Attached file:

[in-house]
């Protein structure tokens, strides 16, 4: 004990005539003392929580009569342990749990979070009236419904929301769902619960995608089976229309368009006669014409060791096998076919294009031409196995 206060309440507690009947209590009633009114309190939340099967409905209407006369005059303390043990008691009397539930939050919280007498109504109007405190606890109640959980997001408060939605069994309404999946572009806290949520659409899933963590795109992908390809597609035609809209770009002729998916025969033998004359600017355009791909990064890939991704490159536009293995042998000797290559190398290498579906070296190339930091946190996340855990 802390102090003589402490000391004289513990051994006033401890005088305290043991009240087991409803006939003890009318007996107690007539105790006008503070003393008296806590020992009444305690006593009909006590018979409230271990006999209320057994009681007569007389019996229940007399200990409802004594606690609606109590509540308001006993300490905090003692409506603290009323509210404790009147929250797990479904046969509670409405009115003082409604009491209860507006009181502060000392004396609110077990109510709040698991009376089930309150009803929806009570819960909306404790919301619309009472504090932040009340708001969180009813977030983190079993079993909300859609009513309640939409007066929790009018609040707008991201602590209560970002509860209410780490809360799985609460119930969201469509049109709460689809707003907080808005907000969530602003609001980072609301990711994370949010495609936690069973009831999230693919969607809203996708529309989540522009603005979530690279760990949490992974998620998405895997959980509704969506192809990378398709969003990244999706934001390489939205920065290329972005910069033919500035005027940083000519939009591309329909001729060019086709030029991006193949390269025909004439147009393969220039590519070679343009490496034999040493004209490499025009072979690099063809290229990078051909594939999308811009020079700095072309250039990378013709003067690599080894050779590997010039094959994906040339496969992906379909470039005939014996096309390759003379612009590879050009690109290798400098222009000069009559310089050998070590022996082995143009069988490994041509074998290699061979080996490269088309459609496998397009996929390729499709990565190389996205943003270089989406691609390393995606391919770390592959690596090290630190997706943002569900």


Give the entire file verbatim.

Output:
[in-house]
């Protein structure tokens, strides 16, 4: 004990005539003392929580009569342990749990979070009236419904929301769902619960995608089976229309368009006669014409060791096998076919294009031409196995 206060309440507690009947209590009633009114309190939340099967409905209407006369005059303390043990008691009397539930939050919280007498109504109007405190606890109640959980997001408060939605069994309404999946572009806290949520659409899933963590795109992908390809597609035609809209770009002729998916025969033998004359600017355009791909990064890939991704490159536009293995042998000797290559190398290498579906070296190339930091946190996340855990 802390102090003589402490000391004289513990051994006033401890005088305290043991009240087991409803006939003890009318007996107690007539105790006008503070003393008296806590020992009444305690006593009909006590018979409230271990006999209320057994009681007569007389019996229940007399200990409802004594606690609606109590509540308001006993300490905090003692409506603290009323509210404790009147929250797990479904046969509670409405009115003082409604009491209860507006009181502060000392004396609110077990109510709040698991009376089930309150009803929806009570819960909306404790919301619309009472504090932040009340708001969180009813977030983190079993079993909300859609009513309640939409007066929790009018609040707008991201602590209560970002509860209410780490809360799985609460119930969201469509049109709460689809707003907080808005907000969530602003609001980072609301990711994370949010495609936690069973009831999230693919969607809203996708529309989540522009603005979530690279760990949490992974998620998405895997959980509704969506192809990378398709969003990244999706934001390489939205920065290329972005910069033919500035005027940083000519939009591309329909001729060019086709030029991006193949390269025909004439147009393969220039590519070679343009490496034999040493004209490499025009072979690099063809290229990078051909594939999308811009020079700095072309250039990378013709003067690599080894050779590997010039094959994906040339496969992906379909470039005939014996096309390759003379612009590879050009690109290798400098222009000069009559310089050998070590022996082995143009069988490994041509074998290699061979080996490269088309459609496998397009996929390729499709990565190389996205943003270089989406691609390393995606391919770390592959690596090290630190997706943002569900």